Fire department's attention to detail may pay off in lower insurance premiums
Faith Huffman | News-Telegram News Editor

Sulphur Springs firefighter Duane Sprague, a member of the local dive team, checks the area near the dry hydrant at Peavine Pinion Pond in an attempt to locate the source of pumping problems Monday. SSFD is required to conducted training using the dry hydrant annually to meet National Fire Protection Agency regulations and for ISO standards, which factor into costs of insurance premiums for Sulphur Springs residents and businesses.
Staff photo by Faith Huffman

July 15, 2005 -- Testing a dry hydrant at a city park may sound like a little thing, but in the grander scheme, it turns out to be a big deal that could affect how much Sulphur Springs residents have to pay for their home insurance.

When Sulphur Springs Fire Department began last week conducting its annual test of dry hydrants, they discovered a problem with the newly installed dry hydrant at Peavine Pinion Pond.

They were unable to draft the proper amount of water per minute utilizing the dry hydrant, installed at the city park in May, to provide an additional water source should it be needed if a fire occurred in the area or in case of a natural disaster.

According to Sulphur Springs Assistant Fire Marshall Eric Hill, SSFD spent the better part of the morning Friday trying to test the pumping capacity and vacuum on one of its trucks, only to have one of its suction hoses collapse. They determined the problem to most likely be with the dry hydrant, not the hose or fire truck.

A member of SSFD's dive team went in Monday morning to find the cause of the problem. Duane Sprague discovered a long tangle of fishing line near the hydrant and a rusted-out barrel over a portion of the tank. The items were removed, but the problem persisted. They were still working Wednesday to fix the problem, and planned to continue working at the hydrant until it is fully functional.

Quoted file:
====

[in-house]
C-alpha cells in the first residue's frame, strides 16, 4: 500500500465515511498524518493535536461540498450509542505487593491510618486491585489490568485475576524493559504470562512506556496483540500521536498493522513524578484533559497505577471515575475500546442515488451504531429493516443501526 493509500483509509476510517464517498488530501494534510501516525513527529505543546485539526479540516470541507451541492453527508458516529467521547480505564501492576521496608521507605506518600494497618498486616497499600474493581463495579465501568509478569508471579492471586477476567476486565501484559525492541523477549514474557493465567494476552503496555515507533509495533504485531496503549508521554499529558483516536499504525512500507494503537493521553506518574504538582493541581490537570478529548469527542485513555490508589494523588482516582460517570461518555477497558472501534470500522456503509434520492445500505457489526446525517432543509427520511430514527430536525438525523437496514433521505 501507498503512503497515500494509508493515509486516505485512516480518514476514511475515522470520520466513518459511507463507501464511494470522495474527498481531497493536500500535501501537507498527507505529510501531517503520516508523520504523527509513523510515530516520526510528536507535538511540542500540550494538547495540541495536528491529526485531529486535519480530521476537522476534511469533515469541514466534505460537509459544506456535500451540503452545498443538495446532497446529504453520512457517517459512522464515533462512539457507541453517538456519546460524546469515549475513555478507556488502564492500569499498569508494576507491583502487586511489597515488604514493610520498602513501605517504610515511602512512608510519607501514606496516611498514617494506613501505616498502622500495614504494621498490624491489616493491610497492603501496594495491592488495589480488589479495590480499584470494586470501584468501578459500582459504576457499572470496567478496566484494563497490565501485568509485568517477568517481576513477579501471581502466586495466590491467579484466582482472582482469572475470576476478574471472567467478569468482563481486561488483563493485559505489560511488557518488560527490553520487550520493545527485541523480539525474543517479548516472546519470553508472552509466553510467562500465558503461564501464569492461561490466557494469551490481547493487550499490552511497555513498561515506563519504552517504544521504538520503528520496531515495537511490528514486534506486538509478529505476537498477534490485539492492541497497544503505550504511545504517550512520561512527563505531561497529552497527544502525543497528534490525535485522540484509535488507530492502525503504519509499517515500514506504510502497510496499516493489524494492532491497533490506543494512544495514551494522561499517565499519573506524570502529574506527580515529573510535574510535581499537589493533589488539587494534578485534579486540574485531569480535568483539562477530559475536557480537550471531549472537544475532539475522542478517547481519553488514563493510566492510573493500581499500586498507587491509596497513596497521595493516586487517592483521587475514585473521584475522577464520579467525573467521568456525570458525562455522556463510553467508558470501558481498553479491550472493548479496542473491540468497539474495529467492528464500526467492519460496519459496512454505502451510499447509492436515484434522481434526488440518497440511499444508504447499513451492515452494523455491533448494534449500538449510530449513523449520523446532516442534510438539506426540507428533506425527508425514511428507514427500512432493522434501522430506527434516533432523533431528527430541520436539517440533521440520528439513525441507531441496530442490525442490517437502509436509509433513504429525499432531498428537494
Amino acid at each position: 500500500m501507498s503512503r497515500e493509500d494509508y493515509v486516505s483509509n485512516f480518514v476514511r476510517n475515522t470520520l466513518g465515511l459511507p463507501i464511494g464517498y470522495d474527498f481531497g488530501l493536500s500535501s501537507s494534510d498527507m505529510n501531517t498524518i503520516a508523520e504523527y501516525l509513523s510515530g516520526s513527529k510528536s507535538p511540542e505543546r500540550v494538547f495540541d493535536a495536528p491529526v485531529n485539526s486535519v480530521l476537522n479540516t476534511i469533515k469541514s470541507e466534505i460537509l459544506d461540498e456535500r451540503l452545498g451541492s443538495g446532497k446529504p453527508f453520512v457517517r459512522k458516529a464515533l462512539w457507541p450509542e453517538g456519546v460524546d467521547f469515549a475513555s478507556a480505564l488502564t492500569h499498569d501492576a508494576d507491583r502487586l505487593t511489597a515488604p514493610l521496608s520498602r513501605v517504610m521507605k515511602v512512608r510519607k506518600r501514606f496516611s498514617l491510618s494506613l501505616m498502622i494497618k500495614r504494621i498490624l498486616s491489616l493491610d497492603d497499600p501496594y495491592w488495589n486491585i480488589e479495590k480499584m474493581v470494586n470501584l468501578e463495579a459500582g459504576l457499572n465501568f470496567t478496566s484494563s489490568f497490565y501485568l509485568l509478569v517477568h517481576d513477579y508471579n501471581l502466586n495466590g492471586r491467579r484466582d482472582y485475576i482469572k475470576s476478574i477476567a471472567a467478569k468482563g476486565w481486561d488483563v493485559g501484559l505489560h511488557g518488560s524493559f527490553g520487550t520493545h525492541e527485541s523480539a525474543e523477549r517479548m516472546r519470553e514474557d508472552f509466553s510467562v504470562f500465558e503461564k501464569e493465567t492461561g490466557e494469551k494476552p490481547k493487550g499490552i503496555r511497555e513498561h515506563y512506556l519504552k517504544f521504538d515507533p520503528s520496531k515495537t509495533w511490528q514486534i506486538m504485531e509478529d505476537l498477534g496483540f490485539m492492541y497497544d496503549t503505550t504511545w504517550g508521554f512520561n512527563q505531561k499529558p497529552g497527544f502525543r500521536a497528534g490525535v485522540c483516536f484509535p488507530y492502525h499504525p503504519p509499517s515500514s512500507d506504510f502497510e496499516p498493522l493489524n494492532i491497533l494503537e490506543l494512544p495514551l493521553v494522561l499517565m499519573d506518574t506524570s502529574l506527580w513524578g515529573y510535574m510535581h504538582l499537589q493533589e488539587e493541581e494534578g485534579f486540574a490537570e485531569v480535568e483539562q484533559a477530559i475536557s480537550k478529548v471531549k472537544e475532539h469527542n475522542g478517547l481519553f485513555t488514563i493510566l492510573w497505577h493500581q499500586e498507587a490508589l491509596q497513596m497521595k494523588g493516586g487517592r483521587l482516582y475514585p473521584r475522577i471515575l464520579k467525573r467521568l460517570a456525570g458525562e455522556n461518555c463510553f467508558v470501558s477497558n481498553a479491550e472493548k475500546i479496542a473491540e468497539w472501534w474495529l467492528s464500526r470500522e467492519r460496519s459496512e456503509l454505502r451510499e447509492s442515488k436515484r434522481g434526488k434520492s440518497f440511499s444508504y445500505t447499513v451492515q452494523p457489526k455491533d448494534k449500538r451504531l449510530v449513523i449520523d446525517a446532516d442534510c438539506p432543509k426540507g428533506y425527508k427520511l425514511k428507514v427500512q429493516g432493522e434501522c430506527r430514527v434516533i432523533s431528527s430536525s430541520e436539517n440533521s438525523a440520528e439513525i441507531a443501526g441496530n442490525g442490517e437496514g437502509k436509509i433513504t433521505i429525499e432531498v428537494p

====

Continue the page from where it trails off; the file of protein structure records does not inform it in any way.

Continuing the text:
It may sound like a lot of attention to small problem, but the testing of hydrants are critical to the city's Insurance Service Office Public Protection Classification rating.

ISO collects information on fire-protection efforts in communities, then assigns a Public Protection Classification from 1 to 10. Class 1 is the considered the highest level of fire protection, while a Class 10 indicates the area's fire-suppression program doesn't meet ISO's minimum criteria.

ISO ratings are based on a broad spectrum of factors, including firefighting equipment, personnel and training, water supply, types and conditions of fire hydrants, and how fire alarms are handled. Insurance premiums on property for each city or region are affected by those ratings.

Because fire hydrants account for 5 percent of the score ISO uses to evaluate a city, something like an inoperative dry hydrant could hurt the city's rating.

"This is just part of the process," Hill said. "For ISO, they look at a lot of different things. We're just trying to get us in shape for when they do look at us, and our paper work will all be in order."

"We are currently at an ISO level of 5," said Sulphur Springs Fire Marshal Gerry Cleaver. "We'd love to see that drop to 4 in the future, but right now we are focusing on maintaining a 5. Every day we incorporate a little bit more to try to improve our rating."

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